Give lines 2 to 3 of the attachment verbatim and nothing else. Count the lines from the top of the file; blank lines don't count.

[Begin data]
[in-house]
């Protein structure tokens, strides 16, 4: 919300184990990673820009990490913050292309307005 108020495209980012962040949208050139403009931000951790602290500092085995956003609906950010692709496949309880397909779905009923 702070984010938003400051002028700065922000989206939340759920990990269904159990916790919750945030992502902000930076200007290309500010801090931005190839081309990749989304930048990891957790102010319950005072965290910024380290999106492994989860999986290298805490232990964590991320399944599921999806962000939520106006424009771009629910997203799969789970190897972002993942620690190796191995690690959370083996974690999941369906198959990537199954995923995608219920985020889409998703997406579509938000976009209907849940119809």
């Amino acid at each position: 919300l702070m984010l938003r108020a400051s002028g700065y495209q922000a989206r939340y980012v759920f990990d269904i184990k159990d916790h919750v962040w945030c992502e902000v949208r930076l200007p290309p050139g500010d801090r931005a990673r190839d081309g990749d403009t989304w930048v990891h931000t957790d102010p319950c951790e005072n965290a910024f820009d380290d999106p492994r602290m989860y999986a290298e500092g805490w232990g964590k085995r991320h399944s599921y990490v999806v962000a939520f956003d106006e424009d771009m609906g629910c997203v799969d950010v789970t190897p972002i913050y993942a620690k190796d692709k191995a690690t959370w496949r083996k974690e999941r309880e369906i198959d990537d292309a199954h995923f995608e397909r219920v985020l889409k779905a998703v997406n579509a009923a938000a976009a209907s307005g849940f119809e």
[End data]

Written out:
């Protein structure tokens, strides 16, 4: 919300184990990673820009990490913050292309307005 108020495209980012962040949208050139403009931000951790602290500092085995956003609906950010692709496949309880397909779905009923 702070984010938003400051002028700065922000989206939340759920990990269904159990916790919750945030992502902000930076200007290309500010801090931005190839081309990749989304930048990891957790102010319950005072965290910024380290999106492994989860999986290298805490232990964590991320399944599921999806962000939520106006424009771009629910997203799969789970190897972002993942620690190796191995690690959370083996974690999941369906198959990537199954995923995608219920985020889409998703997406579509938000976009209907849940119809």
């Amino acid at each position: 919300l702070m984010l938003r108020a400051s002028g700065y495209q922000a989206r939340y980012v759920f990990d269904i184990k159990d916790h919750v962040w945030c992502e902000v949208r930076l200007p290309p050139g500010d801090r931005a990673r190839d081309g990749d403009t989304w930048v990891h931000t957790d102010p319950c951790e005072n965290a910024f820009d380290d999106p492994r602290m989860y999986a290298e500092g805490w232990g964590k085995r991320h399944s599921y990490v999806v962000a939520f956003d106006e424009d771009m609906g629910c997203v799969d950010v789970t190897p972002i913050y993942a620690k190796d692709k191995a690690t959370w496949r083996k974690e999941r309880e369906i198959d990537d292309a199954h995923f995608e397909r219920v985020l889409k779905a998703v997406n579509a009923a938000a976009a209907s307005g849940f119809e």